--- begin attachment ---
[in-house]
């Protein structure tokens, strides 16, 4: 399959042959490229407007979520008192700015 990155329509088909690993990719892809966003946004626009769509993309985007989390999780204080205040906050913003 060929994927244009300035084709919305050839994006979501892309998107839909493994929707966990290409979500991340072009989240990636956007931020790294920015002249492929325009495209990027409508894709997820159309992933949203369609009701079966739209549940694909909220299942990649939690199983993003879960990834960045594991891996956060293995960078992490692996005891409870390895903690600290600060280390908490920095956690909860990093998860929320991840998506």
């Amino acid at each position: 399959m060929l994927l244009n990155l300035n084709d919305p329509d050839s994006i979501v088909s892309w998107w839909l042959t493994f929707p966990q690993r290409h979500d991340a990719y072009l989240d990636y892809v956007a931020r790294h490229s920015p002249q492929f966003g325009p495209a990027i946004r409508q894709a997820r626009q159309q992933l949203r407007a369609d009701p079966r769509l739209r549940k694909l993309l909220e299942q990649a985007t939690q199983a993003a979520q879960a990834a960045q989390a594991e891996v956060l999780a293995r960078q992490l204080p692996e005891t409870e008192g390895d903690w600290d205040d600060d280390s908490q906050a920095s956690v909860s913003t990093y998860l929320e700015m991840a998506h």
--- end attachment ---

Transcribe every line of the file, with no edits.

[in-house]
């Protein structure tokens, strides 16, 4: 399959042959490229407007979520008192700015 990155329509088909690993990719892809966003946004626009769509993309985007989390999780204080205040906050913003 060929994927244009300035084709919305050839994006979501892309998107839909493994929707966990290409979500991340072009989240990636956007931020790294920015002249492929325009495209990027409508894709997820159309992933949203369609009701079966739209549940694909909220299942990649939690199983993003879960990834960045594991891996956060293995960078992490692996005891409870390895903690600290600060280390908490920095956690909860990093998860929320991840998506």
């Amino acid at each position: 399959m060929l994927l244009n990155l300035n084709d919305p329509d050839s994006i979501v088909s892309w998107w839909l042959t493994f929707p966990q690993r290409h979500d991340a990719y072009l989240d990636y892809v956007a931020r790294h490229s920015p002249q492929f966003g325009p495209a990027i946004r409508q894709a997820r626009q159309q992933l949203r407007a369609d009701p079966r769509l739209r549940k694909l993309l909220e299942q990649a985007t939690q199983a993003a979520q879960a990834a960045q989390a594991e891996v956060l999780a293995r960078q992490l204080p692996e005891t409870e008192g390895d903690w600290d205040d600060d280390s908490q906050a920095s956690v909860s913003t990093y998860l929320e700015m991840a998506h």